What I heard: it was a Sunday night in late September. We were headed back to the city after a weekend at the plastic farm house we rented up in Dutchess County, New York, in a town known by locals as Pine Box.
What I did beforehand: twenty-plus years of parenting, doing my best to raise happy, productive, well-adjusted children, and, sometimes, feeling vaguely that those might not be achievable goals.
What I wore: I don’t know. It was a couple of years ago now. It wasn’t riding clothes or anything fancy.
Who went with me: my husband, known as the Bacon Provider, was doing his normal Sunday night thing, which was working while I drove. Traffic was slower than usual. A text came through on my phone, and though he didn’t normally do this, my husband turned my phone over to see who it was from. He saw that it was our 21-year-old middle son, who lives on the west coast, and it was long, and he began to read it to me.
hey. i would just like to let you know that i would like to be known as Ruth*, … and my preferred pronouns are she/her/hers.
*Why the asterisk: I have my child’s permission to do this blog post, but this is a pseudonym.
Where I sat: I was in the driver’s seat. I kept driving.
Things that were sad: my husband continued reading aloud
There are a couple of medical transition-related things that I am seeking and I would like confirmation from you that you are willing to pay for them.
The language seemed like something she’d copied from a “How to Tell Your Parents You’re Trans.” I wasn’t mad. I was sad that this stuff is so hard to talk about that she had to ask via text, sad that we live in a country where medical expenses can destroy people, and sadder still that I was surprised. Everything I have ever read from the perspective of a parent of a trans child has at least a sentence where they say, “We always knew, somehow.” My middle child has always been one-of-a-kind, wanting to wear a cape and plastic armor or a dragon costume until starting kindergarten where they forbade it. Middle school was a struggle for him**, and so was high school. This was a revelation.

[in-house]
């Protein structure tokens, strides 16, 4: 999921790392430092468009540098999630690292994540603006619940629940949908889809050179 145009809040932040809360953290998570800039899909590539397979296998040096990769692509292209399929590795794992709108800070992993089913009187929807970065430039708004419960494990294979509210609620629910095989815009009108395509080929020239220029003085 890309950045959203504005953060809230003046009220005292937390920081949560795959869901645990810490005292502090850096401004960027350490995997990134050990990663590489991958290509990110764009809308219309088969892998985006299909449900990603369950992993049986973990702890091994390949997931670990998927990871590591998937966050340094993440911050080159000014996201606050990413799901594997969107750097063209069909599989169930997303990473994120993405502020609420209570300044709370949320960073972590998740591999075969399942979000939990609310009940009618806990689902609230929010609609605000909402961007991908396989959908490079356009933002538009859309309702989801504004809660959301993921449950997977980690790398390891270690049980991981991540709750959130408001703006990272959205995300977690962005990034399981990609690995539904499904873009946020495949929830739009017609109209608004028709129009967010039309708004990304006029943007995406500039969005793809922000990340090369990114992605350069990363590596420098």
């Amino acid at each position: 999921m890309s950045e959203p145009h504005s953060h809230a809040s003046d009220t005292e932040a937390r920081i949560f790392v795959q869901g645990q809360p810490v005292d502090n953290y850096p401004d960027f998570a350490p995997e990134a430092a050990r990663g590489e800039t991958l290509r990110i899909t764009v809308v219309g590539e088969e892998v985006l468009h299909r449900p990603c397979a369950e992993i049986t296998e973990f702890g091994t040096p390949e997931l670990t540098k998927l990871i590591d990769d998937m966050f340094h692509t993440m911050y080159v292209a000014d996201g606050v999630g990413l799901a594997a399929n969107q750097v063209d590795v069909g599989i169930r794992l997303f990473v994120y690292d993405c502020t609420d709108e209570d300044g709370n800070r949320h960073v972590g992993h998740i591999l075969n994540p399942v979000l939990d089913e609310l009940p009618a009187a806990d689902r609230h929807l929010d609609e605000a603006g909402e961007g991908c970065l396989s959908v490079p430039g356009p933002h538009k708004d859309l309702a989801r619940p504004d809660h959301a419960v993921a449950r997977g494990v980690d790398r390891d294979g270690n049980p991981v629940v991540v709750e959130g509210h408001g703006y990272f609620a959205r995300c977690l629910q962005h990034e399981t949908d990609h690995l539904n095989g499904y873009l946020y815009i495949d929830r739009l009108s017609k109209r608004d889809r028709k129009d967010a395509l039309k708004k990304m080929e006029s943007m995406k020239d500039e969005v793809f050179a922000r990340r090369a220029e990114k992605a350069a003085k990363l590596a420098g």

**Why these asterisks: I allow myself to call my child him when I talk about the past. Learning to call someone you are close to by a different name and pronoun is harder than you can possibly imagine. I am doing better all the time.
Things that were funny: the coincidence of my husband reading the text to me meant that I didn’t have to tell him; we found out together.
Things that were not funny: while I had a tom-boy phase in elementary school, I have never doubted being a girl. I don’t pretend to know what it’s like to be trans, but when I think about it, the quality of being one kind of soul in the wrong sort of container must be impossibly disorienting. How could I have ever met my parenting goals of a happy, productive, well-adjusted kid when she isn’t perceived to be who she feels she is?
What it is: the text goes on for a number of paragraphs, with details about the medical expenses, some stuff about why she wanted to tell me first (!), and this:
I don't really like talking on the phone about this, I'd much rather just tell you via text and get your response than have a long phone call where I'll just end up blubbering about it. i don't really have time for that, I have a drawing to finish.
have a nice day.
She also said she’d be changing her name on Facebook soon. I said her brother wouldn’t appreciate finding out on Facebook.
Who should see it: it has now been a bit over two years. The following Wednesday I shared the news with someone who had idly asked, “How are you?” I let her have it. It was pretty unfair of me, and I frightened and upset her. It’s an ugly habit, dumping your unsettling surprise on an innocent person who wasn’t ready for it. I didn’t do that again.
It did take at least a year for me to stop saying I have three boys. Sometimes, I don't mention it. Given the ascendence of the forces of racism, misogyny, and hatred with our national election result last week, this might not be the time to tell anyone.
Or maybe it's time to tell everyone.
I have told this story a few times, to people I am close to and trust. Most people my age are scandalized that she texted instead of calling. I think she was collecting her thoughts, and if texting your parents that you’re trans isn’t communicating in the lingua franca of the millennial, I don’t know what is.